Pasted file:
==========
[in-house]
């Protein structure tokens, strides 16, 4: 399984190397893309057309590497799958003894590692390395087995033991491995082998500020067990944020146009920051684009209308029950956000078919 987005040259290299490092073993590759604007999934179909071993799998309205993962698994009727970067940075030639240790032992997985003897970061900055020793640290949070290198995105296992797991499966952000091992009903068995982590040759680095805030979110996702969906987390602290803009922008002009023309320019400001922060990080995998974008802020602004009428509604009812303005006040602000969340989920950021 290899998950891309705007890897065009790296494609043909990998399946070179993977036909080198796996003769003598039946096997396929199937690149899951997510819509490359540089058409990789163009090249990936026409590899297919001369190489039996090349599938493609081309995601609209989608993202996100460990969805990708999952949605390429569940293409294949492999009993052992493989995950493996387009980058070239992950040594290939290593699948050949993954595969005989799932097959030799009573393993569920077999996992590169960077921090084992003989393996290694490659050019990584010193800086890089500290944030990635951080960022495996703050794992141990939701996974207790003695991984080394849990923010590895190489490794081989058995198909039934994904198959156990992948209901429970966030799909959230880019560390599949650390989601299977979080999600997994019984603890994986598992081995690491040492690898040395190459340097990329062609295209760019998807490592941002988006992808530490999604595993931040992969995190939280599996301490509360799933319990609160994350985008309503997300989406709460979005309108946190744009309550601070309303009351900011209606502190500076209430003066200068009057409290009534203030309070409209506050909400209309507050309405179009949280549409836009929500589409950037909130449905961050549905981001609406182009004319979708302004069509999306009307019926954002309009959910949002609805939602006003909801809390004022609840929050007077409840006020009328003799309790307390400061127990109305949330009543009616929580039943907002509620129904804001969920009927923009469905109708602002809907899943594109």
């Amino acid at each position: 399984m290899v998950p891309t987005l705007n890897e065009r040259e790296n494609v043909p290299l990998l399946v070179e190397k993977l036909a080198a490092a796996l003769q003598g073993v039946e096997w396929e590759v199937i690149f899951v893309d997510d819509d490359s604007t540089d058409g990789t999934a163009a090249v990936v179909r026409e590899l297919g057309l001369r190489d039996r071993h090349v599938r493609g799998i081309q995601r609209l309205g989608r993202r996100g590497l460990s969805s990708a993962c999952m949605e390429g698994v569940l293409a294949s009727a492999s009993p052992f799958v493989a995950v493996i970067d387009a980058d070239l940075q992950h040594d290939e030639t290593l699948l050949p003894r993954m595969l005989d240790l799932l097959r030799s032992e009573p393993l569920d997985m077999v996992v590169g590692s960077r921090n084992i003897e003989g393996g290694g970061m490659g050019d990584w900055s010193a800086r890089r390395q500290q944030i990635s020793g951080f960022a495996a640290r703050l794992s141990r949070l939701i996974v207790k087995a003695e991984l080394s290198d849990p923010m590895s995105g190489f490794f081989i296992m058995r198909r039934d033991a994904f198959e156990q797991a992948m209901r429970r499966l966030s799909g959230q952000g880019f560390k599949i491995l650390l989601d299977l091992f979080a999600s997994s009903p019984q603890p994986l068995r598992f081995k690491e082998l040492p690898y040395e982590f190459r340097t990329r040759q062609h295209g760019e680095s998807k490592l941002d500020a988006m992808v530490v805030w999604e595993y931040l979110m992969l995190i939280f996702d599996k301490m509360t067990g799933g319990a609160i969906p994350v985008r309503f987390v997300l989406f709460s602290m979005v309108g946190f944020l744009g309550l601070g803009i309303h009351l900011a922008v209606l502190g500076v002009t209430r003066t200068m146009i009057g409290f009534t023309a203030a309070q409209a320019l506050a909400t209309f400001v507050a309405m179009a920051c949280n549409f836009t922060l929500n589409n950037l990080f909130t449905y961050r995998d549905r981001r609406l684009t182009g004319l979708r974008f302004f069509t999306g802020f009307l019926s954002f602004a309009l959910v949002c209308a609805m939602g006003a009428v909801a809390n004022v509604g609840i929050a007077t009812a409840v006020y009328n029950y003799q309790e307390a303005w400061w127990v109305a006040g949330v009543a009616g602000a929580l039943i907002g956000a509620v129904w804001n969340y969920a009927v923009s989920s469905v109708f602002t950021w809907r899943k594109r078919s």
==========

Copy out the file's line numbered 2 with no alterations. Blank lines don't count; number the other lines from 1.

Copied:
């Protein structure tokens, strides 16, 4: 399984190397893309057309590497799958003894590692390395087995033991491995082998500020067990944020146009920051684009209308029950956000078919 987005040259290299490092073993590759604007999934179909071993799998309205993962698994009727970067940075030639240790032992997985003897970061900055020793640290949070290198995105296992797991499966952000091992009903068995982590040759680095805030979110996702969906987390602290803009922008002009023309320019400001922060990080995998974008802020602004009428509604009812303005006040602000969340989920950021 290899998950891309705007890897065009790296494609043909990998399946070179993977036909080198796996003769003598039946096997396929199937690149899951997510819509490359540089058409990789163009090249990936026409590899297919001369190489039996090349599938493609081309995601609209989608993202996100460990969805990708999952949605390429569940293409294949492999009993052992493989995950493996387009980058070239992950040594290939290593699948050949993954595969005989799932097959030799009573393993569920077999996992590169960077921090084992003989393996290694490659050019990584010193800086890089500290944030990635951080960022495996703050794992141990939701996974207790003695991984080394849990923010590895190489490794081989058995198909039934994904198959156990992948209901429970966030799909959230880019560390599949650390989601299977979080999600997994019984603890994986598992081995690491040492690898040395190459340097990329062609295209760019998807490592941002988006992808530490999604595993931040992969995190939280599996301490509360799933319990609160994350985008309503997300989406709460979005309108946190744009309550601070309303009351900011209606502190500076209430003066200068009057409290009534203030309070409209506050909400209309507050309405179009949280549409836009929500589409950037909130449905961050549905981001609406182009004319979708302004069509999306009307019926954002309009959910949002609805939602006003909801809390004022609840929050007077409840006020009328003799309790307390400061127990109305949330009543009616929580039943907002509620129904804001969920009927923009469905109708602002809907899943594109």